In other words, the Gītā and the Mahābhārata, to whatever extent they are indebted to the Upaniṣads (and the Gītā is known as Gītopanishad), are primarily theistic texts, and any attempt to diminish the theistic slant of the Gītā will necessarily disturb getting a clear understanding of it.
  2. In the historical context, it is a response to the post-Buddhist and likely post-Sūtra (Vedānta, Sāṅkhya, Yoga) period.

    Although there would not be much agreement in scholarly circles to the above statement, at least the teachings of these various schools were in sufficient ascendancy to merit either dismissal or synthesis. If one cannot see that the Gītā is responding to certain ideas that it does not agree with and others it finds useful, it does not make sense.

    I remember when I went to university, one of my professors, Robert Stevenson, who had done his PhD on the Gītā at Harvard, told me frankly that he thought that the Gītā was a hodgepodge of conflicting ideas, which different commentators had taken advantage of in order to preach their own doctrines. Tilak has masterfully shown how this is not the case, and it makes me wonder if Stevenson had actually read his Gītā. I seem to recall that his thesis did make use of it, so he must have disagreed with him.
  3. The Gītā is primarily taking a position against the sannyāsa or renunciate school.

    This, of course, is Tilak's main thesis and is followed by Ghosh and almost all influential 19th and 20th century interpreters of the Gītā. Śaṅkara in his upodghāṭa takes the position that the pravṛtti and nivṛtti margs are both taught in the Gītā, but that liberation comes from jñāna alone, at which point the karma mārga, which was only necessary for self-purification, can be entirely discarded.

    Śaṅkara there makes it clear that the karma-jñāna-samuccaya doctrine, i.e., the idea that both jñāna and karma together are the teaching of the Gītā, was the dominant interpretation of the Gītā at the time Śaṅkara wrote. Once his interpretation became normative, however, the previous commentaries were lost. Tilak argues that this was the correct interpretation and shows both from the Gītā's internal evidence and the surrounding statements referring to the Gītā elsewhere in the Mahābhārata how this is so.
  4. At the same time, it is a reconciliation of the two apparently conflicting ideas.

    Confusion arises because of the way that the Gītā approaches the subject matter. For the most part it equates the attainments of renunciation with those of action, but it inevitably comes down on the side of action, stating that action is superior as a means of purification, that it is easier, that action is impossible to avoid, that one should not recommend that people give it up, that one should continue action even after being situated in knowledge, etc.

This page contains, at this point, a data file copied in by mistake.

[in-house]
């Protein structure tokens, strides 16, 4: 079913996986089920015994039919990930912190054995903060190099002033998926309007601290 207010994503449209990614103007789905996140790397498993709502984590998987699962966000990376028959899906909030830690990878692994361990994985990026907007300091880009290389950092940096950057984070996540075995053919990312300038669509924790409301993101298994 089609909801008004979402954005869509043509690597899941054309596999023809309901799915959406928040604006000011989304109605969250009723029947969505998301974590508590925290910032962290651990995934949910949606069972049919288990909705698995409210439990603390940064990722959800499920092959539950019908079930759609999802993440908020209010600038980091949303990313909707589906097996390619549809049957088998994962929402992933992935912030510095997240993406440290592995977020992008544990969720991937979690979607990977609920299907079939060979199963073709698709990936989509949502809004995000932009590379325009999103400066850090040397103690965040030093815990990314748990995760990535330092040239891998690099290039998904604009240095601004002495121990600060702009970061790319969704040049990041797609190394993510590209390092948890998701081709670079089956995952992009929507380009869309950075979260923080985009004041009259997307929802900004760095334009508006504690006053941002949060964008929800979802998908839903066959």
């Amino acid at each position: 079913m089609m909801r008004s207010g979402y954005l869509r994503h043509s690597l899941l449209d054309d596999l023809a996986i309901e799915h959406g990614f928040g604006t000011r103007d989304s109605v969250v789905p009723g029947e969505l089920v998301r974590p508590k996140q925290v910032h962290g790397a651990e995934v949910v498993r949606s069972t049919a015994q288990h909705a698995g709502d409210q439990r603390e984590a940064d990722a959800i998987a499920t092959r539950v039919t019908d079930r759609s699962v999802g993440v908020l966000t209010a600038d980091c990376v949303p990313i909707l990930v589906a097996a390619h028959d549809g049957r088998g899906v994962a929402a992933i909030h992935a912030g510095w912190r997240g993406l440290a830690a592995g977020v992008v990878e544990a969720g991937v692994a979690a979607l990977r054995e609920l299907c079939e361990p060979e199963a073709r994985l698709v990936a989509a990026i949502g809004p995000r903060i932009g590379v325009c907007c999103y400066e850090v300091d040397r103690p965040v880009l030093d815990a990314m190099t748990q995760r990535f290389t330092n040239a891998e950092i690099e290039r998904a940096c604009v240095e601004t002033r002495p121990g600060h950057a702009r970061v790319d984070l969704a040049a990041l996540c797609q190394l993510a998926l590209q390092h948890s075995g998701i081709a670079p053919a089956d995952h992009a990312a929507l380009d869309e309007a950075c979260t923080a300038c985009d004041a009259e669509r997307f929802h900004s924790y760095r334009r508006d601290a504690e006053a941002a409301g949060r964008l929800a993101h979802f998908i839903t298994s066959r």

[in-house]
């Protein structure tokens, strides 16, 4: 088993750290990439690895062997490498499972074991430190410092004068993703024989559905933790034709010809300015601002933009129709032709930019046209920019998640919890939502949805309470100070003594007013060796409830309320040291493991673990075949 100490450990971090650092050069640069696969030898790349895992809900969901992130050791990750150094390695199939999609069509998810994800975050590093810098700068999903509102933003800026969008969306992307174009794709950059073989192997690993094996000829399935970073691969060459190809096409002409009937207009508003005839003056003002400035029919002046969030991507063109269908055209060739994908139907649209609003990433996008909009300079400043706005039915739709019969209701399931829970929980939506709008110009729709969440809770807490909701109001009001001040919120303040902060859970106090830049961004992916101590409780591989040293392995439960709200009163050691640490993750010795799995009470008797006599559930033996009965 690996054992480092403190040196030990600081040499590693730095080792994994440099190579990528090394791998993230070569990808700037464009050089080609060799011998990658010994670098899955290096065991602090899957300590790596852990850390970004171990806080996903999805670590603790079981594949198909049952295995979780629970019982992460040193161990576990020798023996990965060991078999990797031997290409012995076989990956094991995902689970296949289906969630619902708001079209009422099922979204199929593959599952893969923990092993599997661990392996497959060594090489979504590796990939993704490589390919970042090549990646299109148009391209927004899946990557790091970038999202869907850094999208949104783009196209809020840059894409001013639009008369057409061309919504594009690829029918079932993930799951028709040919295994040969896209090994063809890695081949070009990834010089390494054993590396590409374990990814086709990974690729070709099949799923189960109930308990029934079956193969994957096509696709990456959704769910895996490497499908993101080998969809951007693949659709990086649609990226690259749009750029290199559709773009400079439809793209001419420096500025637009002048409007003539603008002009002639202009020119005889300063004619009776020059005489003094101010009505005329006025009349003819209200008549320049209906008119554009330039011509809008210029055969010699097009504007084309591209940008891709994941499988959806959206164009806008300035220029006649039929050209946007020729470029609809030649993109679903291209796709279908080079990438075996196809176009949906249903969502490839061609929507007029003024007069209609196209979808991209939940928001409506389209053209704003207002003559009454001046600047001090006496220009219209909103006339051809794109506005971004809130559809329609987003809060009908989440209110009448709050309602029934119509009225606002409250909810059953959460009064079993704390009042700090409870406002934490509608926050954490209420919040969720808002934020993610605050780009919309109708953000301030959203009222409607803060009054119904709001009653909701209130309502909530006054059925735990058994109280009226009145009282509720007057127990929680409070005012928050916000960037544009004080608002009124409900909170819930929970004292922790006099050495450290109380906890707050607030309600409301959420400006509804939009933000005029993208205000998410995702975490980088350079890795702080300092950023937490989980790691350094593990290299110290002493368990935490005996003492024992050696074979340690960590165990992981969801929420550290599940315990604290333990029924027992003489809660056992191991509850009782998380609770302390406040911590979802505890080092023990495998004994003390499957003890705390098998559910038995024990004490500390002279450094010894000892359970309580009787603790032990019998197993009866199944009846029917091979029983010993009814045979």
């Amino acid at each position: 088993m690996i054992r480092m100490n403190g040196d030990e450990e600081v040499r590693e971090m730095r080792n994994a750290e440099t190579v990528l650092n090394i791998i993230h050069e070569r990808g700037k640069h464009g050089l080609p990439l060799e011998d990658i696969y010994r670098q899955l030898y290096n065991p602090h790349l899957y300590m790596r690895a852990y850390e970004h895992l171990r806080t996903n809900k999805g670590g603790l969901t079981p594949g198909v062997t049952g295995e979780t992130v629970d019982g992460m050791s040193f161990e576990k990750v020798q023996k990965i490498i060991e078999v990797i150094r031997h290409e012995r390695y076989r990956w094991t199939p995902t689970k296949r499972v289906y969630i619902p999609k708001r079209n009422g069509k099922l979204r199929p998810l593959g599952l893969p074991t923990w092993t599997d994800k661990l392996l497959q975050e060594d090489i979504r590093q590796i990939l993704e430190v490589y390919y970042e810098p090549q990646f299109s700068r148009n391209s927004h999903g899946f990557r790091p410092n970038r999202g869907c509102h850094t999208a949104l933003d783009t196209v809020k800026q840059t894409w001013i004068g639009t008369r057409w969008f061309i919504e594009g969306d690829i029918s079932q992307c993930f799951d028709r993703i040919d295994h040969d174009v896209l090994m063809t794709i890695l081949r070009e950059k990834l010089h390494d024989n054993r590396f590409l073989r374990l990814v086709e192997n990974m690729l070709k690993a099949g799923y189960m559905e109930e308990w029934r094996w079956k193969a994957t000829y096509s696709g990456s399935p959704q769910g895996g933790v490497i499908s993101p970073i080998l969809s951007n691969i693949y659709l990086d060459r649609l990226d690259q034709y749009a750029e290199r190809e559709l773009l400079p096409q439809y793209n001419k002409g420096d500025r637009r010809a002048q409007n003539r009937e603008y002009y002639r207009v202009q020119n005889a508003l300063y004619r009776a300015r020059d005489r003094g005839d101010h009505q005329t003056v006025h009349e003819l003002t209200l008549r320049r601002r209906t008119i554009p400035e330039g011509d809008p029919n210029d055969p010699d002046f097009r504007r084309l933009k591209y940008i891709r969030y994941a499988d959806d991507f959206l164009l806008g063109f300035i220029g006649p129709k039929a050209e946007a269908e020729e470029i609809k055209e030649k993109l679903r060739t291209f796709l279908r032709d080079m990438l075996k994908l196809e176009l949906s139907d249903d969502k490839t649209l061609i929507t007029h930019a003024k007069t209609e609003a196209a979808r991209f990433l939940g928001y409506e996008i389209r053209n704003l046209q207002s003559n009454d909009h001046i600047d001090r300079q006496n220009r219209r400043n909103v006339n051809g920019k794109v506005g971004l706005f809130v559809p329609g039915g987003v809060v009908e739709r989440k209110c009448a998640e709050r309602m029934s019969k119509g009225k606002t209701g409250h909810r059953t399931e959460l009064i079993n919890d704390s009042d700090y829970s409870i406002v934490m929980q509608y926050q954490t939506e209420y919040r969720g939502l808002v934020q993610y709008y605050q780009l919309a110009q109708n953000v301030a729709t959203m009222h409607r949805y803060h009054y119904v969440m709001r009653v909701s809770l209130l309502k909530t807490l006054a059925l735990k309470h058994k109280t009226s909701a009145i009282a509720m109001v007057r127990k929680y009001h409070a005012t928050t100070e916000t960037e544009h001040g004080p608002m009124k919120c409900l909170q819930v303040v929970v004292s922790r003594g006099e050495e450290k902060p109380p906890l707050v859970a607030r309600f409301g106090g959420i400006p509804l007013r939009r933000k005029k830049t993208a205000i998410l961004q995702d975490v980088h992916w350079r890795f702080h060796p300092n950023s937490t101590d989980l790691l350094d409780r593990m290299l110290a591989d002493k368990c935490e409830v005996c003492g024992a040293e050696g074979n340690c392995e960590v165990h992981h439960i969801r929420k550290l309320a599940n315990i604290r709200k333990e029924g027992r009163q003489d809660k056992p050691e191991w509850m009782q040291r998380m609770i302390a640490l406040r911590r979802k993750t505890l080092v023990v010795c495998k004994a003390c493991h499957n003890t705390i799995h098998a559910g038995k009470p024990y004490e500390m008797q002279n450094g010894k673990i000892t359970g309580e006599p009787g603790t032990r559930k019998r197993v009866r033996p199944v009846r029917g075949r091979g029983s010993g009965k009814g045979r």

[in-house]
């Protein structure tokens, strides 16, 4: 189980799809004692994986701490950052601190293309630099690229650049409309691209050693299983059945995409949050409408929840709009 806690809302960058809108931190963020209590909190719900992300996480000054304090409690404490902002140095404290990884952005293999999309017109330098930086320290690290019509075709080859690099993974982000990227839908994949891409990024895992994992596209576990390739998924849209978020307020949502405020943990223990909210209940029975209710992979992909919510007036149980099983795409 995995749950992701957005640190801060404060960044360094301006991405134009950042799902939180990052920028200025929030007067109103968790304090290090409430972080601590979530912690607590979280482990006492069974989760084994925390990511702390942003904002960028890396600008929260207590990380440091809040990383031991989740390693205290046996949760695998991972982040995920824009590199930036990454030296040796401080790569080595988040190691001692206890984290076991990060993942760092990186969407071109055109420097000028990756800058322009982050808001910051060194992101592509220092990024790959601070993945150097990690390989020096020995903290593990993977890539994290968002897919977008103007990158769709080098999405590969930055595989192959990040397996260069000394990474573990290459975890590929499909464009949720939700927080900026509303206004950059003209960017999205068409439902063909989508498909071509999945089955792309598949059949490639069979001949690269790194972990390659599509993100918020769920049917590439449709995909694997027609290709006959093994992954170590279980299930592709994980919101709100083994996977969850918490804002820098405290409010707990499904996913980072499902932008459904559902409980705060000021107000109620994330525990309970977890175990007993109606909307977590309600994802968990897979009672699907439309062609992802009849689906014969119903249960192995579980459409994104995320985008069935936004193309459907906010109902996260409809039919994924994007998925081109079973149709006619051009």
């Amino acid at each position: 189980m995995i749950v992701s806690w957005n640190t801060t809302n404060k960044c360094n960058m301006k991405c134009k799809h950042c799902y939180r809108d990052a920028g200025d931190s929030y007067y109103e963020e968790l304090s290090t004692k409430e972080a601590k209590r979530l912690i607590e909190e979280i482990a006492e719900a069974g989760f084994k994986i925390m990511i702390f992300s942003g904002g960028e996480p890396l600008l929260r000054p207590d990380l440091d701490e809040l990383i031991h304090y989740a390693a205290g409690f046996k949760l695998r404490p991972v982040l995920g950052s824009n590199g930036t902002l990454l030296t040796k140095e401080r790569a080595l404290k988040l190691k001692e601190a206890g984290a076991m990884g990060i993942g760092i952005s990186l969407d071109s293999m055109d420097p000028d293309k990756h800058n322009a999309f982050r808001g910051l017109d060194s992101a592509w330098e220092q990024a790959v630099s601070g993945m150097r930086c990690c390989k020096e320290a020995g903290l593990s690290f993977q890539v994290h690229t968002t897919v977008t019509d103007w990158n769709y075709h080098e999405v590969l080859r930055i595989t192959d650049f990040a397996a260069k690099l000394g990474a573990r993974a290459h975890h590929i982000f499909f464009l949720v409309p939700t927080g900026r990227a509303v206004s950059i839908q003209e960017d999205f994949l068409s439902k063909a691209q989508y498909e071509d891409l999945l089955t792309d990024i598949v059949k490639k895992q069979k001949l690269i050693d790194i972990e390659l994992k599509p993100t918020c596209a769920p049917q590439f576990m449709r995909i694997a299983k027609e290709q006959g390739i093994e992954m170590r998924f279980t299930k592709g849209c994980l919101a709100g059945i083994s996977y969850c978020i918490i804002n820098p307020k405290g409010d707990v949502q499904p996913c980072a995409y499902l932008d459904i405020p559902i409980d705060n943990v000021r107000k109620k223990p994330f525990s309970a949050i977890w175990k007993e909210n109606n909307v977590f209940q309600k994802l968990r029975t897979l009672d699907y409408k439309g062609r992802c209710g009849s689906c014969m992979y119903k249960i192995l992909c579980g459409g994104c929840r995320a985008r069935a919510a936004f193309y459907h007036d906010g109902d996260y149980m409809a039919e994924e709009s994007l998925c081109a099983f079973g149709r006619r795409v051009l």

4. Two niṣṭhās

Now, it may be said that the entire Gītā deals with the above question and its implications. In particular, its first six chapters deal openly with the apparent conflict between knowledge and renunciation on the one hand, and action and duty on the other. A significant verse is the following, Gītā 3.3:

Now Tilak in particular makes a big deal of the fact that bhakti is not included in this dualistic schema, because ultimately, despite his emphasis on karma, he is a monist and gives prominence to the non-dual aspect of the Supreme. (And that in spite of his Vaishnava tilak.)

Let us begin looking at it, however, from the Upaniṣadic point of view. The essence, it may be said, of the Upaniṣadic seers' inspiration was that what lies without, in the furthest infinite reaches of creation, the brihattama or Brahman, and that which lies in the very essence of one's own being, the self or Atma, are one and the same. We can diagram this as follows:

Bahirmukha means extroverted and antarmukha means introverted. A couple of verses from the Katha Upaniṣad are relevant here:

parāñci khāni vyatṛṇat svayambhūs
tasmāt parāṅ paśyati nāntarātman
kaścid dhīraḥ pratyag-ātmānam aikṣad
āvṛtta-cakṣur amṛtatvam icchan
The Self-born Creator pierced holes [in the body] facing outward; therefore, men look outward and do not see the Soul within. Desiring immortality, some wise men turn their eyes inward and see the indwelling Atman. (KaU 2.1.1)
Clearly, without introspection and meditation, the process of spiritual realization is impossible. On the other hand, Yamaraj also says to Nachiketas:

jānāmy ahaṁ śevadhir ity anityaṁ
na hy adhruvaiḥ prāpyate hi dhruvaṁ tat
tato mayā nāciketaś cito’gnir
anityair dravyaiḥ prāptavān asmi nityam
I know that what we call "treasure" is really perishable; we cannot attain the permanent through impermanent things. For this reason, O Nachiketa, I built up the fire, and through impermanent things, I attained the permanent. (KaU 1.2.10)
This verse could be considered a key verse for understanding how the extraverted yajña concept is spiritualized as karma-yoga, the very idea that is developed in the Gītā's first six chapters.

The terms sāṅkhya and yoga are used as basic terms in the Gītā to describe the two general attitudes, which I try to summarize in the following table:

Via negativaVia positiva
World is false (Māyā)World is real
Absolute Truth without attributesAbsolute Truth is Personal
Monism : KevalādvaitaTheism: Viśiṣṭādvaita, etc.